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How Much Sleep Do Teens Need Each Night?

Published: May 14, 2012
Dear TeenHealthFX,
What's a good amount of sleep for a teen to get a night? Because I've been getting about 7 hours a night, but I'm so tired in the morning I have to sleep through part of class just to make it through the day. I also have to nap for about 3 hours when I get home. So, how much sleep should I actually be getting a night?
Signed: How Much Sleep Do Teens Need Each Night?

Dear How Much Sleep Do Teens Need Each Night?,


Adolescents are generally recommended to get between at least 8.5 and 9 hours of sleep each night – and some teens might find they need even more than this. Part of what can make getting enough sleep difficult for teens is that their biological clocks are actually set differently than adults, and this internal clock tells them to fall asleep later and sleep later. This internal clock can be very difficult during this stage of life considering what time a lot of teens tend to fall asleep and then how early teens have to be up for school. So the issue you raise about sleep is a common one for adolescents, many of whom ask themselves if they are getting enough sleep and how they can get more sleep in if they need to.


So how can you tell if you are getting enough sleep? There are some definite signs that you may be feeling sleep deprived. These signs include:

  • Difficultly waking up in the morning.
  • Difficulties concentrating.
  • Falling asleep while at school.
  • Feeling moody, irritable, or depressed.  

If you are feeling sleep-deprived, it raises the question of what can be done to feel more rested. There are definite steps you can take, which include:

  • Set a regular bedtime. Making a conscious effort to go to bed and wake up at the same time each day (including weekends) helps your body to establish a set sleeping pattern. It’s tempting for teens to stay up very late and sleep in on the weekends, but try not to go to sleep more than an hour later than you normally do or wake up more than 2-3 hours later than you do during the week.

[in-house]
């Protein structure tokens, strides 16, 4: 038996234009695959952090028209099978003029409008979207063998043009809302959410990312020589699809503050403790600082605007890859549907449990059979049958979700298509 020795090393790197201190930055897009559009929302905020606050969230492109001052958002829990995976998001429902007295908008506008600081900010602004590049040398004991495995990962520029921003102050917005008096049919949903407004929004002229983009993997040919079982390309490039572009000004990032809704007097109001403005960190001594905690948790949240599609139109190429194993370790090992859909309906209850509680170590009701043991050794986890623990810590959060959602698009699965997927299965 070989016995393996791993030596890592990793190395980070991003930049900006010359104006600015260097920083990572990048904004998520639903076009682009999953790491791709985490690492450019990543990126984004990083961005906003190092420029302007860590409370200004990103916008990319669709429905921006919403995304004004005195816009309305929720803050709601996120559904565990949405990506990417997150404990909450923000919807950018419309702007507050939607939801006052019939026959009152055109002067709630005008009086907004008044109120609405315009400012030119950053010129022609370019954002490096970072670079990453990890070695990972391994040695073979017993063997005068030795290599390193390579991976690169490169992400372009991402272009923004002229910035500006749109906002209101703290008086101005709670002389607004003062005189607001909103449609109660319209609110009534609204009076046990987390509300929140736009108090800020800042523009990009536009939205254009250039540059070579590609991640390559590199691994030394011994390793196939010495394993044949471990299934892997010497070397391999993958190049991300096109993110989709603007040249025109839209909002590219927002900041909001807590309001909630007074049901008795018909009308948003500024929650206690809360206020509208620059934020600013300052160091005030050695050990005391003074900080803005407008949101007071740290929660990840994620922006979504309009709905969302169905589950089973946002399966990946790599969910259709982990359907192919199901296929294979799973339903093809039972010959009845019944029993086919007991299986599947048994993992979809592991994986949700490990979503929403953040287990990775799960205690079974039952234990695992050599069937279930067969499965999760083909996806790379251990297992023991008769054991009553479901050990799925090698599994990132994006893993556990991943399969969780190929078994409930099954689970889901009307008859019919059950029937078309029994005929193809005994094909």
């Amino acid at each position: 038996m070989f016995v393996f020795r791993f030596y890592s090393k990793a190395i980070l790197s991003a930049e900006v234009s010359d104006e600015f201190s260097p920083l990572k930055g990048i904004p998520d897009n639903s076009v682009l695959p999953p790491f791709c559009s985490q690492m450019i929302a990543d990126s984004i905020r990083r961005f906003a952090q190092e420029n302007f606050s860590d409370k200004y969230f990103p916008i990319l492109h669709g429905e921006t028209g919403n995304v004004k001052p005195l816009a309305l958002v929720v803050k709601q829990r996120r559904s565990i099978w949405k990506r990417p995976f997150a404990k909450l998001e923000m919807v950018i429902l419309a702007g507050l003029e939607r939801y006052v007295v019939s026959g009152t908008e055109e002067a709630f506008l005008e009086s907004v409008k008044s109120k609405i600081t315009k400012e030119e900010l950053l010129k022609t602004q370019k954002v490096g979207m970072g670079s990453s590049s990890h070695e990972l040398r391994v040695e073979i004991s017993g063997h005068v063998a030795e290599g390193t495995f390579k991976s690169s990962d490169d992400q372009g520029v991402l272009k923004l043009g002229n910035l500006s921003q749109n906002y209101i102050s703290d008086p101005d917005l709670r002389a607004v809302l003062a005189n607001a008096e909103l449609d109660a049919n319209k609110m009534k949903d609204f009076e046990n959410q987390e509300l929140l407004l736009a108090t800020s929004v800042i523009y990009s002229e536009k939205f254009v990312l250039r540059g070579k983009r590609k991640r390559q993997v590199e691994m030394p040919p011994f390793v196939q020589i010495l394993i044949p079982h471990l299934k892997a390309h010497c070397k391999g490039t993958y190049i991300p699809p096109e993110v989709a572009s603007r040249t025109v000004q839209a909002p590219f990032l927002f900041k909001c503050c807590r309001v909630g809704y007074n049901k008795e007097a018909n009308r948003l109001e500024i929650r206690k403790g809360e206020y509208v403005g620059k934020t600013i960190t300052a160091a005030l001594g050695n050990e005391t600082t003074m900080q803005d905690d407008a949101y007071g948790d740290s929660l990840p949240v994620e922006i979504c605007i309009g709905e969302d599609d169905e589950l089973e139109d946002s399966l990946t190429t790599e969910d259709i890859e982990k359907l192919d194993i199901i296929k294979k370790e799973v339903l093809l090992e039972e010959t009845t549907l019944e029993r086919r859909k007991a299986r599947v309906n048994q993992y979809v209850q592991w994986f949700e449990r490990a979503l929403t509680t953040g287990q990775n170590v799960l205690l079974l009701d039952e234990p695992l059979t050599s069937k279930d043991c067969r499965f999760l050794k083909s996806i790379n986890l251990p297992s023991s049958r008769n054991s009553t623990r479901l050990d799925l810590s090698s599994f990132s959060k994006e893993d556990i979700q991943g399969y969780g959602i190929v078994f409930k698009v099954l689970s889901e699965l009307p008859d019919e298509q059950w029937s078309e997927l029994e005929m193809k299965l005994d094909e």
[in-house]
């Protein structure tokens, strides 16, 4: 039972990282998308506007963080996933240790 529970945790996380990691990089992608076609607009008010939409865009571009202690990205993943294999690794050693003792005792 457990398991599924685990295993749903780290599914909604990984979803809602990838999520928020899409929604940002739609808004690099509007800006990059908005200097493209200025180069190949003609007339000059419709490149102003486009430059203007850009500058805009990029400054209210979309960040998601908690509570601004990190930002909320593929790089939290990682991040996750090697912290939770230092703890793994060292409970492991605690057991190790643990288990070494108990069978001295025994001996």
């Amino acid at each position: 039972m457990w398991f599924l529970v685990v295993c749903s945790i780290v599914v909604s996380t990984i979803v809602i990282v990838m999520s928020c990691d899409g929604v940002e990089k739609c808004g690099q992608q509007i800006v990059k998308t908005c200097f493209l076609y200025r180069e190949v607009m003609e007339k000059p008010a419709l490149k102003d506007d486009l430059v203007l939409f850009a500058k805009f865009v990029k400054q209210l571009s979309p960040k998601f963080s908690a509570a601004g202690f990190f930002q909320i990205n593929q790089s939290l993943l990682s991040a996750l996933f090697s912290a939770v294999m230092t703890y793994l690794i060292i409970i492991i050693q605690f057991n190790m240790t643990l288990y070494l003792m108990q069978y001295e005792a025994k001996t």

• Think about any changes you might need to make to you sleeping environment. Studies show that people sleep best in rooms that are dark and on the cool side.
  • Make your evenings less “stimulating.” Stay away from drinks with caffeine, such as soda, coffee, and certain teas. Some people are also affected by foods with chocolate or coffee products, such as coffee ice cream. Remember that nicotine is also a stimulant – so if you smoke, being able to get a good night sleep is just another reason to quit. FX certainly does not support underage drinking, however if you are making the choice to drink remember that alcoholic beverages can actually cause a person to be more restless, more prone to waking up in the night, and less able to fall into a deep sleep.
  • Don’t get all wound up before bed. Participating in activities that really stimulate the brain (such as watching a scary or action-packed movie) can make it harder to sleep. Instead find something that helps you to unwind before bed, such as turning the lights down low, meditating, listening to soothing music, doing muscle relaxation or guided imagery work, or anything else that helps to calm your body and mind.
  • Cut back on the naps. If you are napping more than 30 minutes a day, it will most likely make it harder for you to sleep soundly at night.
  • Plan out your school work. Try to plan your homework and studying in way where you will not have to stay up late or all night cramming.
  • Make necessary changes to your exercise routine. Do not exercise right before bed, as this could energize you and make it even harder to fall asleep. Instead try to exercise at least 5-6 hours before you go to bed.


There are many reasons (associated with lifestyle, physical health, or mental health) why people may constantly feel fatigued or with low energy, or may have trouble sleeping well. If you make some of the changes listed above and find you are still having issues around sleep and feeling rested, FX recommends that you speak with your primary care physician about your concerns to see if there are any underlying problems contributing to your fatigue.


If you don't have a doctor and live in northern New Jersey, you can call the Adolescent/Young Adult Center for Health at 973-971-6475 for an appointment or contact your local teen health center. You can also contact your insurance company for a list of in-network providers.

Signed: TeenHealthFX